Singapore: South-East Asia’s largest telecom firm, Singapore Telecommunications Ltd, missed forecasts with flat quarterly earnings after a strong Singapore dollar crimped contributions from its Asian mobile businesses, sending its shares to a four-week low.
The state-controlled telecom firm, known as SingTel, which generates about three-quarters of its group sales abroad, cut its guidance for earnings contributions from foreign operations and warned a strong Singapore dollar would hurt its performance.
“The major disappointment came from regional associates’ contribution,” said Morgan Stanley analyst Navin Killa.
“While Singapore and (Australian unit) Optus have shown steady growth in revenues, both businesses face margin pressure due to rising competition.”
SingTel shares sank as much as 3.6% on Tuesday. They closed 1.7% down at S$3.52 (Rs105.42) while Singapore’s benchmark Straits Times Index fell 0.3% to close at 2,816.82.
Killa, who rates SingTel “equal-weight”, recommends investors switch to rival StarHub Ltd for exposure to Singapore, and invest directly in SingTel’s affiliates—India’s Bharti Airtel Ltd, Indonesia’s Telekomunikasi Selular, or Telkomsel, and Advanced Info Service in Thailand.
The Singapore dollar has risen an average of 7% against the Indonesian rupiah, the Philippine peso, the Thai baht and the Indian rupee in the June quarter from the March quarter, according to analyst estimates.
“The pre-tax earnings contributions from the regional mobile associates are expected to grow at low double-digit level and at a pace slower than the past two years,” chief executive Chua Sock Koong said at a media briefing.
SingTel, Singapore’s largest listed firm valued at more than $40 billion (Rs1.7 trillion), made April-June underlying net profit, before goodwill and exceptionals, of S$865 million, versus S$868 million a year ago, and missing an average forecast of S$930.3 million. First quarter attributable net profit was S$878 million, down 5.3% from last year.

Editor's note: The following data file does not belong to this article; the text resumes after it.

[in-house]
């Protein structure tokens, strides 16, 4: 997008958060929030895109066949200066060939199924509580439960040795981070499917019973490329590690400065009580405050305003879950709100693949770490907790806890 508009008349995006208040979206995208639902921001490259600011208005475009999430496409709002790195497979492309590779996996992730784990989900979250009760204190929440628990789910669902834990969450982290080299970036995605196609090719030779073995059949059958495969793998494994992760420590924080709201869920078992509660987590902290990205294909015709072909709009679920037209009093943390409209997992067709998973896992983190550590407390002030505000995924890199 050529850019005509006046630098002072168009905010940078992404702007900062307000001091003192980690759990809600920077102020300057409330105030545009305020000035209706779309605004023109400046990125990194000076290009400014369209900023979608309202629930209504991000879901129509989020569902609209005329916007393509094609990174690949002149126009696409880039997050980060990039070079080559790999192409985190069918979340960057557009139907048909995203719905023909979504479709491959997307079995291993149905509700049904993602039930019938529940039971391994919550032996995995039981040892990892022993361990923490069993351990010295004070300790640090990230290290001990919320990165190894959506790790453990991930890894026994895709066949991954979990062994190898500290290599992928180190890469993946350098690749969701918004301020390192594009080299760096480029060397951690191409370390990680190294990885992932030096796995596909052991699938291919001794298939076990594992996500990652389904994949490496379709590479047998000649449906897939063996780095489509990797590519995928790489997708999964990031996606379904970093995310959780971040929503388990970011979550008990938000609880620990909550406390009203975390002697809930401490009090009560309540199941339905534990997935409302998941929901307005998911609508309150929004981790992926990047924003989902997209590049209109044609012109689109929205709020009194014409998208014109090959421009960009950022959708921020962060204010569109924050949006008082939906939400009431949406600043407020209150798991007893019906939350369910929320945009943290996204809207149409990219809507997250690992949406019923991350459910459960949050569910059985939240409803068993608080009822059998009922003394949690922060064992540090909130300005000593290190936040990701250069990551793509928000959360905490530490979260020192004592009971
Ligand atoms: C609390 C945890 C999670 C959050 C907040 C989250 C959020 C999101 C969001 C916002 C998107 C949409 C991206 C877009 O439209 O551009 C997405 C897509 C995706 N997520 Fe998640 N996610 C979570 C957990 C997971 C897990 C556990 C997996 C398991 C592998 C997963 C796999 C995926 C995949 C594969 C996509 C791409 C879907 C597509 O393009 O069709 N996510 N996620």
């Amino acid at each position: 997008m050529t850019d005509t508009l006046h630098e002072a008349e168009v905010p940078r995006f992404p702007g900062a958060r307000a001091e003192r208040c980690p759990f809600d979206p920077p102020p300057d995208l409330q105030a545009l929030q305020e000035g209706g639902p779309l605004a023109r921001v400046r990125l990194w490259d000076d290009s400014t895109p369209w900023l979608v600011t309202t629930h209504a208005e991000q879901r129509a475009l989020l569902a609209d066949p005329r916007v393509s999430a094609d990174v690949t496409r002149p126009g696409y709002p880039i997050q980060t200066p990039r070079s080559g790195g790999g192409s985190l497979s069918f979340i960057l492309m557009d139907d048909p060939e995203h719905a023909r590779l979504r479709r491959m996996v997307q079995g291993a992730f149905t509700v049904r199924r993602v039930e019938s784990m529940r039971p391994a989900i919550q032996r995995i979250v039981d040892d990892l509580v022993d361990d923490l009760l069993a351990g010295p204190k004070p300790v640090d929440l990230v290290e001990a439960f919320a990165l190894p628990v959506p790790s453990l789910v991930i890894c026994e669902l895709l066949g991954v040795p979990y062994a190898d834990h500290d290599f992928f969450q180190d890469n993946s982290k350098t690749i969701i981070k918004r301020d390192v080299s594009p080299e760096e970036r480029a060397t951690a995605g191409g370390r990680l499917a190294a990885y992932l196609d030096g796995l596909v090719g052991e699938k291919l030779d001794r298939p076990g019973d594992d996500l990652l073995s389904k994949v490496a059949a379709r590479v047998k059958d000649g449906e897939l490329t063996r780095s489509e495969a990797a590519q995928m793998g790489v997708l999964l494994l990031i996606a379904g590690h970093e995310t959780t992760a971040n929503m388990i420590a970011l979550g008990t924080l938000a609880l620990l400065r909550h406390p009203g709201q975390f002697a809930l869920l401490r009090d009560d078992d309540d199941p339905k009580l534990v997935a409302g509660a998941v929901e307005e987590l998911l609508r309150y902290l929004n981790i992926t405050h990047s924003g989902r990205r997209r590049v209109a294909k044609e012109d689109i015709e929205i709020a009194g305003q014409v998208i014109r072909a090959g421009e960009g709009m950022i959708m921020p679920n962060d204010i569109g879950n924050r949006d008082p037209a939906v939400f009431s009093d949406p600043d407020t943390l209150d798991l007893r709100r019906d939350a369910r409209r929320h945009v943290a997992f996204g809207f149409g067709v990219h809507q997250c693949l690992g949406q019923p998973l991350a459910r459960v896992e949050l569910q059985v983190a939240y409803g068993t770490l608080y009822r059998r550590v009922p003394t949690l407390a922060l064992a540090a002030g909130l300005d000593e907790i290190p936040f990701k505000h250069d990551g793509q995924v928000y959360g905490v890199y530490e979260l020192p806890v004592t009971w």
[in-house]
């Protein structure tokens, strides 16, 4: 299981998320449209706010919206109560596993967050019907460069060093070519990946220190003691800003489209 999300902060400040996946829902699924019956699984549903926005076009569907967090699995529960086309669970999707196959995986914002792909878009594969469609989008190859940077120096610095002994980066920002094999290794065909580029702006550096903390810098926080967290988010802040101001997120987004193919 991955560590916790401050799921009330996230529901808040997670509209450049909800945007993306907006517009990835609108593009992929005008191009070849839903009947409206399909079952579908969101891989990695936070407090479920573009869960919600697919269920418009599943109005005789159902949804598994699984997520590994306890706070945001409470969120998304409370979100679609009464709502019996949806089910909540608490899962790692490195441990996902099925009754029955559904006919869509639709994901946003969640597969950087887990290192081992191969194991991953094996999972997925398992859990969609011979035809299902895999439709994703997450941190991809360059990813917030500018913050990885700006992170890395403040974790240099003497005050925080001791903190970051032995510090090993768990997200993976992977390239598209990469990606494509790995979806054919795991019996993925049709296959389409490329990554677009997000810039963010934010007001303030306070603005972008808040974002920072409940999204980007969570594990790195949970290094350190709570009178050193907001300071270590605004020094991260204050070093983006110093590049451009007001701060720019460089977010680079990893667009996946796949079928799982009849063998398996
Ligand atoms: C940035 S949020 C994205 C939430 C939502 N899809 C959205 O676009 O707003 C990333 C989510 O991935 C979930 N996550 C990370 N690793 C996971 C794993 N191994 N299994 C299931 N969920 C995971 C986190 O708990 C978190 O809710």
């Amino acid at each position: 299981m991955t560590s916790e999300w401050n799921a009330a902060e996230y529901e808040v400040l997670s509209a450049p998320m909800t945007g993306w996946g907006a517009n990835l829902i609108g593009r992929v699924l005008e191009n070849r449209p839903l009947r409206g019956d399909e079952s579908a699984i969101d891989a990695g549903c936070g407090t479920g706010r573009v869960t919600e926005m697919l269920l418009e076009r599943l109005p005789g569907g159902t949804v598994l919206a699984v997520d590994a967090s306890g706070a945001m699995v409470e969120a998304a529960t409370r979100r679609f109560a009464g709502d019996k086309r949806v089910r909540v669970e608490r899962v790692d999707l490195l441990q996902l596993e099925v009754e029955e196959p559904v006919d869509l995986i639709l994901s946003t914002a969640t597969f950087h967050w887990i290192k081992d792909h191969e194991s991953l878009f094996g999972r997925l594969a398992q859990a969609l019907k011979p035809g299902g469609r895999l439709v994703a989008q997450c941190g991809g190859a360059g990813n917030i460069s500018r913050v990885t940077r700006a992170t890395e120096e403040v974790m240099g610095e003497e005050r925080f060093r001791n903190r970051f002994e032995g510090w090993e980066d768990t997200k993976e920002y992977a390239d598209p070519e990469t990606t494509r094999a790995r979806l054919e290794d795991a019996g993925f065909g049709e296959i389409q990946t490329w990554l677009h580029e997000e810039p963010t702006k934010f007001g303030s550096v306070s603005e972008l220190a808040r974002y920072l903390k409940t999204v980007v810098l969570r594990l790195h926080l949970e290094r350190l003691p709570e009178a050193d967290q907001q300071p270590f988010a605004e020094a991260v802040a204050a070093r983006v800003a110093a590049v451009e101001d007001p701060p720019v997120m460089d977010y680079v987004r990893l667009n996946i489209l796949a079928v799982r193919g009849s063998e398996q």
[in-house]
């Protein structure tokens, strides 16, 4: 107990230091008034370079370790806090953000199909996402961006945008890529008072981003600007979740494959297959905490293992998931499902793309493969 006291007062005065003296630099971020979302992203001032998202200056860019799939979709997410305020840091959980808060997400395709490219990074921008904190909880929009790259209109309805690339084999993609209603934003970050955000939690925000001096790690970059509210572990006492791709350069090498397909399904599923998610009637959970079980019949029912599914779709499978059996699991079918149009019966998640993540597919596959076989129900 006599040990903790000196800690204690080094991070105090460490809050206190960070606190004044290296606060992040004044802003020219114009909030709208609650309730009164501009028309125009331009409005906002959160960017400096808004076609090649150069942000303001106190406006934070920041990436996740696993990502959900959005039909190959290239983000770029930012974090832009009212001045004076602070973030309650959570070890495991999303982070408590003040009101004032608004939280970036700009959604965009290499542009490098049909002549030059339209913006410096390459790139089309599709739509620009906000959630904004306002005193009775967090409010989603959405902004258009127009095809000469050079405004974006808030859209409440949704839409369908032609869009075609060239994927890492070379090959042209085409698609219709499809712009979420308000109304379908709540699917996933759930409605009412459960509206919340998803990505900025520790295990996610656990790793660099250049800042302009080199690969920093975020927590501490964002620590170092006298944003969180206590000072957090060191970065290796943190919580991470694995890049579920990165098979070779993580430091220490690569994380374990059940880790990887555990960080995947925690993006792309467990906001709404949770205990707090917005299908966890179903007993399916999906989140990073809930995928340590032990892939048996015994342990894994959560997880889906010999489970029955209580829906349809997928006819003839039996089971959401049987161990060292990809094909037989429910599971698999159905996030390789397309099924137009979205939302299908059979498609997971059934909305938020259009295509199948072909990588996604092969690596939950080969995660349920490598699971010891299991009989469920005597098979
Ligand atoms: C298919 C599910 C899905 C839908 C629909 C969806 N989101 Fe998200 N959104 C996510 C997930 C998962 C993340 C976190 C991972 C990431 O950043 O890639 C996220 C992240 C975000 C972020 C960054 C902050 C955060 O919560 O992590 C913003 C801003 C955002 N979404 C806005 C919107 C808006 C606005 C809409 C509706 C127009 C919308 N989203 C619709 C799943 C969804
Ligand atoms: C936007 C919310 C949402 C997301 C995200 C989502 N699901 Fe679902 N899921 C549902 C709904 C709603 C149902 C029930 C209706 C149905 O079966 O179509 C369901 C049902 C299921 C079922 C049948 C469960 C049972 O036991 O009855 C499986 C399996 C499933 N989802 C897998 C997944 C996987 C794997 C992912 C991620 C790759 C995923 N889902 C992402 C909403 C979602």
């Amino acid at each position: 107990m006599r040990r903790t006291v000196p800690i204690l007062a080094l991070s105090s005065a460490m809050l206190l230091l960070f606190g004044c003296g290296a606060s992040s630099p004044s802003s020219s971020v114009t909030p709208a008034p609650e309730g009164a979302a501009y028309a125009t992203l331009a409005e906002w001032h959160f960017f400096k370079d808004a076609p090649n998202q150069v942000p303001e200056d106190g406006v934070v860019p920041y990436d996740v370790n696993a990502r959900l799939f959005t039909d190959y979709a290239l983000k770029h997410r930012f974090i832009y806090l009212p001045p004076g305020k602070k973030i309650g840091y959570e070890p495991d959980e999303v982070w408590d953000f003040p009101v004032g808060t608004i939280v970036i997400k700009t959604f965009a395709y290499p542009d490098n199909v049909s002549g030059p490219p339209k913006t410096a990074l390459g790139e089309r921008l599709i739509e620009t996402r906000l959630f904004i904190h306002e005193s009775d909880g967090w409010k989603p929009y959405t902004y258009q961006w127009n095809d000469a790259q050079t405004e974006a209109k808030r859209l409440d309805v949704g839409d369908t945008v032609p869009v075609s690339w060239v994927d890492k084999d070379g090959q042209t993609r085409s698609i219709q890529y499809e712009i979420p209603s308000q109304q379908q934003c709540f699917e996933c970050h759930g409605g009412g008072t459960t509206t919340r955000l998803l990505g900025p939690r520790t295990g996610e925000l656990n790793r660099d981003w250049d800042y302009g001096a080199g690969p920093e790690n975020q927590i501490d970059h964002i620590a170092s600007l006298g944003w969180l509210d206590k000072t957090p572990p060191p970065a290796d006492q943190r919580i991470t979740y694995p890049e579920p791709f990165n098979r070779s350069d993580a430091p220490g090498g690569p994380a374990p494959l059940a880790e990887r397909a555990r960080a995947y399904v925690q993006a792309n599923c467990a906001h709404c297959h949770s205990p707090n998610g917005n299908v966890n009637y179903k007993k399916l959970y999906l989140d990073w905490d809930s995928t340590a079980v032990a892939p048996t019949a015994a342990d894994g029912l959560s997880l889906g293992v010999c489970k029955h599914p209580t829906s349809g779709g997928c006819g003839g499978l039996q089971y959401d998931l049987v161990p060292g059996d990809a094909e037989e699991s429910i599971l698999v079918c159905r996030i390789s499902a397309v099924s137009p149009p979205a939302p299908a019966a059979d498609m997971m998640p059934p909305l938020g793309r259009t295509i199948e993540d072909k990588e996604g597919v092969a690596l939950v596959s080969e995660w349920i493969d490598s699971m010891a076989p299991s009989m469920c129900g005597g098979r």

Facing a domestic market of just 4.6 million people where virtually everyone has a mobile phone, the firm has spent S$18 billion in recent years buying stakes in operators in high-growth Asian countries such as India and in Australia.
Christopher Wong, fund manager at Aberdeen Asset Management, said SingTel was still a superior cash-generating company despite its slower earnings growth. “At a time when companies are facing pressure on their margins and working capital, having strong cash flows is quite a bonus.”
SingTel reported a free cash flow of S$553 million for the quarter, flat from a year ago.
Chua said the group was still looking for acquisitions, and was monitoring developments in Vietnam and China closely.
“Our investment focus remains in Asia, but we are trying to learn about new markets in the Middle East and Central Asia. That is in the early stages.”
SingTel, which confirmed it will launch Apple Inc.’s third generation iPhone in Singapore on 22 August, reported group operating revenue rose 5.9% to S$3.78 billion.
Optus, SingTel’s single-biggest revenue and profit generator, posted flat net profit of A$122 million (Rs457 crore) after depreciation charges.
SingTel also owns big stakes in six emerging market mobile operators, including India’s Bharti Airtel.
Pre-tax profit from mobile associates fell 11% to S$582 million, hit by the strong Singapore currency, lower earnings from Telkomsel, and losses from Pakistan’s Warid Telecom.
Charmian Kok contributed to this story.